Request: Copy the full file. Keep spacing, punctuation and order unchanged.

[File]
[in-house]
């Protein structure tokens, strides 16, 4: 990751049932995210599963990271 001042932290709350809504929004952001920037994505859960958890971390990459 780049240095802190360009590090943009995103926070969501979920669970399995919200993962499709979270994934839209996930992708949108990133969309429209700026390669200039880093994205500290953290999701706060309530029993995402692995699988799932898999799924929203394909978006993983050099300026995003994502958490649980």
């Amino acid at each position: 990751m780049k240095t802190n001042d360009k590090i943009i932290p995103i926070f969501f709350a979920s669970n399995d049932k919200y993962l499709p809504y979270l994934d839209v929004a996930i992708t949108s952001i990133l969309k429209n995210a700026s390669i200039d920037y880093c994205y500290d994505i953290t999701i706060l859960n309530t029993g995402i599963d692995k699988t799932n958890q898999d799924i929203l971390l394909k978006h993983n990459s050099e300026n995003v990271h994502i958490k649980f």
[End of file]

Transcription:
[in-house]
């Protein structure tokens, strides 16, 4: 990751049932995210599963990271 001042932290709350809504929004952001920037994505859960958890971390990459 780049240095802190360009590090943009995103926070969501979920669970399995919200993962499709979270994934839209996930992708949108990133969309429209700026390669200039880093994205500290953290999701706060309530029993995402692995699988799932898999799924929203394909978006993983050099300026995003994502958490649980």
């Amino acid at each position: 990751m780049k240095t802190n001042d360009k590090i943009i932290p995103i926070f969501f709350a979920s669970n399995d049932k919200y993962l499709p809504y979270l994934d839209v929004a996930i992708t949108s952001i990133l969309k429209n995210a700026s390669i200039d920037y880093c994205y500290d994505i953290t999701i706060l859960n309530t029993g995402i599963d692995k699988t799932n958890q898999d799924i929203l971390l394909k978006h993983n990459s050099e300026n995003v990271h994502i958490k649980f």